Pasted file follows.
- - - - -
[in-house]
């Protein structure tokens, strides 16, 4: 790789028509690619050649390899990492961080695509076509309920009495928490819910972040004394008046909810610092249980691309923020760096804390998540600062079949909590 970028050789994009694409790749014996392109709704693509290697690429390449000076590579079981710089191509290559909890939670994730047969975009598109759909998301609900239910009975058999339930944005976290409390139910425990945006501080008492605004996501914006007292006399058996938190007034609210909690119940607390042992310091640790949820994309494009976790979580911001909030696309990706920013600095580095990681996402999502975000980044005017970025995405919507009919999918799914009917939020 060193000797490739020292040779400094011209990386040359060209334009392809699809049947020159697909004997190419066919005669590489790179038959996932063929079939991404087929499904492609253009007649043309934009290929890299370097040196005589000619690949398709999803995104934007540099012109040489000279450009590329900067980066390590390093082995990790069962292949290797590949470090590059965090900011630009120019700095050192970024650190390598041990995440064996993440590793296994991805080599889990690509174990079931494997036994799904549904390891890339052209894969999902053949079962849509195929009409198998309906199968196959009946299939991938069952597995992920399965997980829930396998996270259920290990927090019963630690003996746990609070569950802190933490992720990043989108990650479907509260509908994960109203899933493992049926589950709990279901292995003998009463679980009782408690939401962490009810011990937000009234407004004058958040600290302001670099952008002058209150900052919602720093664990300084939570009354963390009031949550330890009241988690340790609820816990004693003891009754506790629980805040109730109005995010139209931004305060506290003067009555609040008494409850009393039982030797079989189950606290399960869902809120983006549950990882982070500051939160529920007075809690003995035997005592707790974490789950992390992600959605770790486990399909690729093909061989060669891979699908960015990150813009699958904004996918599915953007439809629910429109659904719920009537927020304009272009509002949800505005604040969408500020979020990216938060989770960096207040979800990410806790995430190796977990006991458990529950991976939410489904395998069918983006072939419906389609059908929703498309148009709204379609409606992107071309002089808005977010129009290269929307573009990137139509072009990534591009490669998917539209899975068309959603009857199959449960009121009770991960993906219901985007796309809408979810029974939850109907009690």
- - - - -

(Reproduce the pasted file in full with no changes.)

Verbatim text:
[in-house]
């Protein structure tokens, strides 16, 4: 790789028509690619050649390899990492961080695509076509309920009495928490819910972040004394008046909810610092249980691309923020760096804390998540600062079949909590 970028050789994009694409790749014996392109709704693509290697690429390449000076590579079981710089191509290559909890939670994730047969975009598109759909998301609900239910009975058999339930944005976290409390139910425990945006501080008492605004996501914006007292006399058996938190007034609210909690119940607390042992310091640790949820994309494009976790979580911001909030696309990706920013600095580095990681996402999502975000980044005017970025995405919507009919999918799914009917939020 060193000797490739020292040779400094011209990386040359060209334009392809699809049947020159697909004997190419066919005669590489790179038959996932063929079939991404087929499904492609253009007649043309934009290929890299370097040196005589000619690949398709999803995104934007540099012109040489000279450009590329900067980066390590390093082995990790069962292949290797590949470090590059965090900011630009120019700095050192970024650190390598041990995440064996993440590793296994991805080599889990690509174990079931494997036994799904549904390891890339052209894969999902053949079962849509195929009409198998309906199968196959009946299939991938069952597995992920399965997980829930396998996270259920290990927090019963630690003996746990609070569950802190933490992720990043989108990650479907509260509908994960109203899933493992049926589950709990279901292995003998009463679980009782408690939401962490009810011990937000009234407004004058958040600290302001670099952008002058209150900052919602720093664990300084939570009354963390009031949550330890009241988690340790609820816990004693003891009754506790629980805040109730109005995010139209931004305060506290003067009555609040008494409850009393039982030797079989189950606290399960869902809120983006549950990882982070500051939160529920007075809690003995035997005592707790974490789950992390992600959605770790486990399909690729093909061989060669891979699908960015990150813009699958904004996918599915953007439809629910429109659904719920009537927020304009272009509002949800505005604040969408500020979020990216938060989770960096207040979800990410806790995430190796977990006991458990529950991976939410489904395998069918983006072939419906389609059908929703498309148009709204379609409606992107071309002089808005977010129009290269929307573009990137139509072009990534591009490669998917539209899975068309959603009857199959449960009121009770991960993906219901985007796309809408979810029974939850109907009690």